Wednesday, September 19, 2012

Monk Parakeet and Carolina Parakeet May Be "Sister Species"

The Carolina Parakeet. Engraving
by John James Audubon
New research into the extinct Carolina Parakeet suggests that the Monk Parakeet (AKA Quaker Parrot, which is found all over Brooklyn) may in fact be a "sister species" to the extinct birds. 

In an article in the UK Guardian newspaper, researcher GirlScientist acknowledges that many physical features of the Carolina Parakeet"closely resemble these same features in several parrots in the genus Aratinga, leading most authorities to argue they are close relatives."


But she also notes that "other authorities have pointed out that the Carolina parakeet's fully feathered ceres, that fleshy area surrounding its nostrils, is a trait shared with the monk parakeet, Myiopsitta monachus, a parrot that still lives in temperate South America. For this reason, it has been proposed that the Carolina and monk parakeets may be sister species – each other's closest relatives."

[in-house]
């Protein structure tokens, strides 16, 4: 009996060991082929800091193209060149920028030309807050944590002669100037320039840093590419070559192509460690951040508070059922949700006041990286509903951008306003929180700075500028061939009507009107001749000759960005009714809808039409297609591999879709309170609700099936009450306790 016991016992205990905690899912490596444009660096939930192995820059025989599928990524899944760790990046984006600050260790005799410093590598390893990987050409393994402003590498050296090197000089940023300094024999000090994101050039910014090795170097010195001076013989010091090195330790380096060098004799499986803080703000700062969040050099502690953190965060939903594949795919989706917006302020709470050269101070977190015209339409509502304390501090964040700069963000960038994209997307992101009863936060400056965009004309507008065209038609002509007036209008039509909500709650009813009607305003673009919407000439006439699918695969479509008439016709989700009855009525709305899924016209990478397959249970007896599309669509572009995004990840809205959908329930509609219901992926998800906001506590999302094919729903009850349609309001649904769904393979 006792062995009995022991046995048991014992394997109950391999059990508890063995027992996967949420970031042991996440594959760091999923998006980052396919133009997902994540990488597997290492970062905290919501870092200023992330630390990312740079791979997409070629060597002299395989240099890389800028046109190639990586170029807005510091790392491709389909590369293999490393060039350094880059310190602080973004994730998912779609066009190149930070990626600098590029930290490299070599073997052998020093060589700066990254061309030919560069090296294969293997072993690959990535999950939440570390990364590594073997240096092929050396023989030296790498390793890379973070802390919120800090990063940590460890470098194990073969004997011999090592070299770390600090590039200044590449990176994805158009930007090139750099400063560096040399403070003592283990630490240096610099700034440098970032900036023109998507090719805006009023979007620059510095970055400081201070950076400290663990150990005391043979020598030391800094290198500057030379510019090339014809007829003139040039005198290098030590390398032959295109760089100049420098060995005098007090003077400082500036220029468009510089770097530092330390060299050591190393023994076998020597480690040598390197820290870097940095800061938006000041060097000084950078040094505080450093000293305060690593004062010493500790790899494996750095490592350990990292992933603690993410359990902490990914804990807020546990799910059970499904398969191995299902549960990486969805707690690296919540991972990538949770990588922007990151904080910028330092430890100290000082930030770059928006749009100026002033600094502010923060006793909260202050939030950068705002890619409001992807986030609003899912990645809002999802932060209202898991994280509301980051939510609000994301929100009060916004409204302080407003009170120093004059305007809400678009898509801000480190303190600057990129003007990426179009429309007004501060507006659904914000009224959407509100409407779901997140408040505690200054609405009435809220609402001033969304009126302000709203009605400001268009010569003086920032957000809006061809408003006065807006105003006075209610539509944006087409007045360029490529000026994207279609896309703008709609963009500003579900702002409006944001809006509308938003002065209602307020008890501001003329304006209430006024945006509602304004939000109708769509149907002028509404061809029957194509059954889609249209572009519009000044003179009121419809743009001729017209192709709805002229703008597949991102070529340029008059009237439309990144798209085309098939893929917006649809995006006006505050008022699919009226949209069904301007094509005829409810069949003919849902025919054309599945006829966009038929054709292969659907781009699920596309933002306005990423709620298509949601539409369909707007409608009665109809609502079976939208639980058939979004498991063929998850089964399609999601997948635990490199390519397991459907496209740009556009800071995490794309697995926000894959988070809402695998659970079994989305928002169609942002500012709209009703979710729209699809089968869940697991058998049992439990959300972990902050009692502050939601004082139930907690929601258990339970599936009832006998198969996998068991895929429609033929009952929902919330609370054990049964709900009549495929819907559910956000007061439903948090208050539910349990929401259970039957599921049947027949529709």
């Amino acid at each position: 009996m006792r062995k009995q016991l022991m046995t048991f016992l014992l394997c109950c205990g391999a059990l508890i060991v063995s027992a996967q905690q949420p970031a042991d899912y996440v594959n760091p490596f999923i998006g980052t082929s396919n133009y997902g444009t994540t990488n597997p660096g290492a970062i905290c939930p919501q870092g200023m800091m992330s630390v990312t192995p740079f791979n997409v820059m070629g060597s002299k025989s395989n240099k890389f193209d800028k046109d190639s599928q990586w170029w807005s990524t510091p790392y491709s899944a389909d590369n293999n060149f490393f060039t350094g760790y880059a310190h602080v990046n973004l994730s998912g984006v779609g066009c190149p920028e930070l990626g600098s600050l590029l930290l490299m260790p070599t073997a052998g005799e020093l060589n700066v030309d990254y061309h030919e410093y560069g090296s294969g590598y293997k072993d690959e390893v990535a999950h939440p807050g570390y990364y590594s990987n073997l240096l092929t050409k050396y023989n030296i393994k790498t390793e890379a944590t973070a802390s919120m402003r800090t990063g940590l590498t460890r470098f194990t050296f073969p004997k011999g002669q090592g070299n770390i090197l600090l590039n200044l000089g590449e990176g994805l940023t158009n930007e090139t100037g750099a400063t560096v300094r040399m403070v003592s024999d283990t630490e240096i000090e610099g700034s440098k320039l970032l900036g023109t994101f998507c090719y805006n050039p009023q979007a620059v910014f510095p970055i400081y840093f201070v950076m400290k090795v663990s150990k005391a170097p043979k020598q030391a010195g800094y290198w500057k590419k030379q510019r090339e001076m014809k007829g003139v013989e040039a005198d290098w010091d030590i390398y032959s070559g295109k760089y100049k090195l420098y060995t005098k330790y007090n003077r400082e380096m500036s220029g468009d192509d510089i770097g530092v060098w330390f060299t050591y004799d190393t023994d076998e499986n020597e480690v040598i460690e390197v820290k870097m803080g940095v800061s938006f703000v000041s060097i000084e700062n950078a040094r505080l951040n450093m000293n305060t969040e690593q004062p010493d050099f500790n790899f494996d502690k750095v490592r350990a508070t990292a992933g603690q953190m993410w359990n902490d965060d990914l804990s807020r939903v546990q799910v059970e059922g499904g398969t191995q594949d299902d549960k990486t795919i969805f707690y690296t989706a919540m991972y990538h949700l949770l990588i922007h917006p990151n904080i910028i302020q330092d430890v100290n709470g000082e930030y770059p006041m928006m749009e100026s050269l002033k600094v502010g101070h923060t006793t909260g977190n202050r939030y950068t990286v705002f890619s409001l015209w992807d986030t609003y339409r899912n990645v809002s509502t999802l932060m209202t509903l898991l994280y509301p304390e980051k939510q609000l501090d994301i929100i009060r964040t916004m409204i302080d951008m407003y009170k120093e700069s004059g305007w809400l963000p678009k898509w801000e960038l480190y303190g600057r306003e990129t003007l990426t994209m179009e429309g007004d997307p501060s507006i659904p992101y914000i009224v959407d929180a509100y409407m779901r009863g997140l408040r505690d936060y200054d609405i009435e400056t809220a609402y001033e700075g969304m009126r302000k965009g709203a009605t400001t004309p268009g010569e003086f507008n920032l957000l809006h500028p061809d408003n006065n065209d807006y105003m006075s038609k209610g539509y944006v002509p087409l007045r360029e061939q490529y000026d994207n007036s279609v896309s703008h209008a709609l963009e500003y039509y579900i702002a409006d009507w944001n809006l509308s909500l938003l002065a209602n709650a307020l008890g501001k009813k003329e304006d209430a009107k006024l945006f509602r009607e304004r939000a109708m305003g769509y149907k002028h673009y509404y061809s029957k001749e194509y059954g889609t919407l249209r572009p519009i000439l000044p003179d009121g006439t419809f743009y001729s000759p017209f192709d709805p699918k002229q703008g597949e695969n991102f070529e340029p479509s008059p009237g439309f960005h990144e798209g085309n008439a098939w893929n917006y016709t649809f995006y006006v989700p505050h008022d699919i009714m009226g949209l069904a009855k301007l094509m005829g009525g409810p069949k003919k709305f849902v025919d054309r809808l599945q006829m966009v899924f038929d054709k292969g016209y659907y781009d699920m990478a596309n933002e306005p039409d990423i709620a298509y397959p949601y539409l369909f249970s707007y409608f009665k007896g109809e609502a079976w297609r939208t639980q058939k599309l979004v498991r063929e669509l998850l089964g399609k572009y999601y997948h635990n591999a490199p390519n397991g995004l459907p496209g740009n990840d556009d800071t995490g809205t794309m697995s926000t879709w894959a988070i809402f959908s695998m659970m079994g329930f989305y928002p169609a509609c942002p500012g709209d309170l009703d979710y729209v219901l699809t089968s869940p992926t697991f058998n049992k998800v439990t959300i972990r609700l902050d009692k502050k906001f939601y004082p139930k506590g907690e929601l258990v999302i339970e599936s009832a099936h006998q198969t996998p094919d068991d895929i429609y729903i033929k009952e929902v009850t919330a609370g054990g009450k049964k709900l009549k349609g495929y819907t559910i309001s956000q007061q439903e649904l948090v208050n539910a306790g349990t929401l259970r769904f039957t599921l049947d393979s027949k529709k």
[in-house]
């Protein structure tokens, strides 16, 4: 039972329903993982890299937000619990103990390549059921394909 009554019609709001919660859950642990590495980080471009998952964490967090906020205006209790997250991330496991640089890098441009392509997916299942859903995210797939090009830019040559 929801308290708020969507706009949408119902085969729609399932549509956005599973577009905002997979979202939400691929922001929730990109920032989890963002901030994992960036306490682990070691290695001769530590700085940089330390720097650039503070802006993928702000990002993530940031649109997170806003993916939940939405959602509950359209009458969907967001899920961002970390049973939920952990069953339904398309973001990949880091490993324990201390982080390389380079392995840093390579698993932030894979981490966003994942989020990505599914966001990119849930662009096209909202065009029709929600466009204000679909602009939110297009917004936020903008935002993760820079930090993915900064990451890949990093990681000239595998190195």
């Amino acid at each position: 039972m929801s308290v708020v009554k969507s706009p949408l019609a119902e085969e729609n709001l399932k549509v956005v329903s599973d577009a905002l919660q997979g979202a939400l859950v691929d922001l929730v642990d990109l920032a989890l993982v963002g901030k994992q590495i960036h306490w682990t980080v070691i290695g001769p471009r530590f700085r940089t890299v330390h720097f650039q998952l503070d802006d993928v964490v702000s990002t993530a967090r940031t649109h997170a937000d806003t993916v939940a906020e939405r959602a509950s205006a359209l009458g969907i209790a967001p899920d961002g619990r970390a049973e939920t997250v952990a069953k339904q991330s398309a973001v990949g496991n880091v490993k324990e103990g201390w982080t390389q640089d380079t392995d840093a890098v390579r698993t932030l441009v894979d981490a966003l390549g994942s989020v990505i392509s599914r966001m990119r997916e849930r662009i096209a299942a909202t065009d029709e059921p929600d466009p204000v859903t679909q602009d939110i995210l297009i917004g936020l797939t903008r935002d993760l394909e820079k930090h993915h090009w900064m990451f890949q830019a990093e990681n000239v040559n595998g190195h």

The extinction of the Carolina Parakeet by European settlers is to many a kind of Original Sin against nature that must be atoned for. I always try to mention the Carolina Parakeet on my tours because I think that many people don't know about how badly we've treated indigenous American parrots in the past. If there's any atoning to do, it's to "cut the parrots some slack" (as we like to say in Brooklyn). The fact that the Monks and the Carolinas may be more closely related than previously thought makes the case for protecting the U.S.A's new indigenous parrots even stronger.


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